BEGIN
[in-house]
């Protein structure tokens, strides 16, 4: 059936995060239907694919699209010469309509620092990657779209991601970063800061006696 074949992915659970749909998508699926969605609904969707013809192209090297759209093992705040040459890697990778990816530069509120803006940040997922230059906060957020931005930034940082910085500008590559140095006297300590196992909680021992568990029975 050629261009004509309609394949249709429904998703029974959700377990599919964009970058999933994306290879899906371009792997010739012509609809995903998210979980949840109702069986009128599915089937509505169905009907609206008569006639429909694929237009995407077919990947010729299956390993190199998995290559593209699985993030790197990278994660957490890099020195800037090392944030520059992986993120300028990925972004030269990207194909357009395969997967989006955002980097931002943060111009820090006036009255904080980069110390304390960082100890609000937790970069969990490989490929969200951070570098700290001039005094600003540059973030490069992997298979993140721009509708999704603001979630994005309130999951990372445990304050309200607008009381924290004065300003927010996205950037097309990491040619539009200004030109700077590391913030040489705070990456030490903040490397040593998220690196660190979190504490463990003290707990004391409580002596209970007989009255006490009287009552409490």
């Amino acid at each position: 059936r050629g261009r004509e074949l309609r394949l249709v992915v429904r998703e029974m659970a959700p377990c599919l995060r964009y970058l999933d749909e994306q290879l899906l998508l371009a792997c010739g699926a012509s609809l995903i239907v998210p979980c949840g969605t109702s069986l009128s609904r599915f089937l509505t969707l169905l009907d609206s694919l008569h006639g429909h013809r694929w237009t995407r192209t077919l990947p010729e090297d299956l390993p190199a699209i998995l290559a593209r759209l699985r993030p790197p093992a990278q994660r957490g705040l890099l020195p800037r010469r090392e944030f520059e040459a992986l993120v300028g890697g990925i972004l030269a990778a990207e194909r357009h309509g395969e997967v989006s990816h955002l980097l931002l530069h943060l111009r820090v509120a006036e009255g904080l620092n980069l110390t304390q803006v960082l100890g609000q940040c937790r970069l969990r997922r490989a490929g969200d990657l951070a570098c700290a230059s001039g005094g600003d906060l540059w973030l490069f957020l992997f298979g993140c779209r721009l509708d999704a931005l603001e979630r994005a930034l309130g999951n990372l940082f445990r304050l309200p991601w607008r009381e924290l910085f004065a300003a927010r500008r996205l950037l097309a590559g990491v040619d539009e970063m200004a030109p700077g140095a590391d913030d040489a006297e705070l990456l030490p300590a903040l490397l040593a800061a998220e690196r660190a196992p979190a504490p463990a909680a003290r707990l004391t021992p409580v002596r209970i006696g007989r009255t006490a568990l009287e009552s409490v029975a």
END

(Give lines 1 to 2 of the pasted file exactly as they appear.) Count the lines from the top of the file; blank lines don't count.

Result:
[in-house]
């Protein structure tokens, strides 16, 4: 059936995060239907694919699209010469309509620092990657779209991601970063800061006696 074949992915659970749909998508699926969605609904969707013809192209090297759209093992705040040459890697990778990816530069509120803006940040997922230059906060957020931005930034940082910085500008590559140095006297300590196992909680021992568990029975 050629261009004509309609394949249709429904998703029974959700377990599919964009970058999933994306290879899906371009792997010739012509609809995903998210979980949840109702069986009128599915089937509505169905009907609206008569006639429909694929237009995407077919990947010729299956390993190199998995290559593209699985993030790197990278994660957490890099020195800037090392944030520059992986993120300028990925972004030269990207194909357009395969997967989006955002980097931002943060111009820090006036009255904080980069110390304390960082100890609000937790970069969990490989490929969200951070570098700290001039005094600003540059973030490069992997298979993140721009509708999704603001979630994005309130999951990372445990304050309200607008009381924290004065300003927010996205950037097309990491040619539009200004030109700077590391913030040489705070990456030490903040490397040593998220690196660190979190504490463990003290707990004391409580002596209970007989009255006490009287009552409490």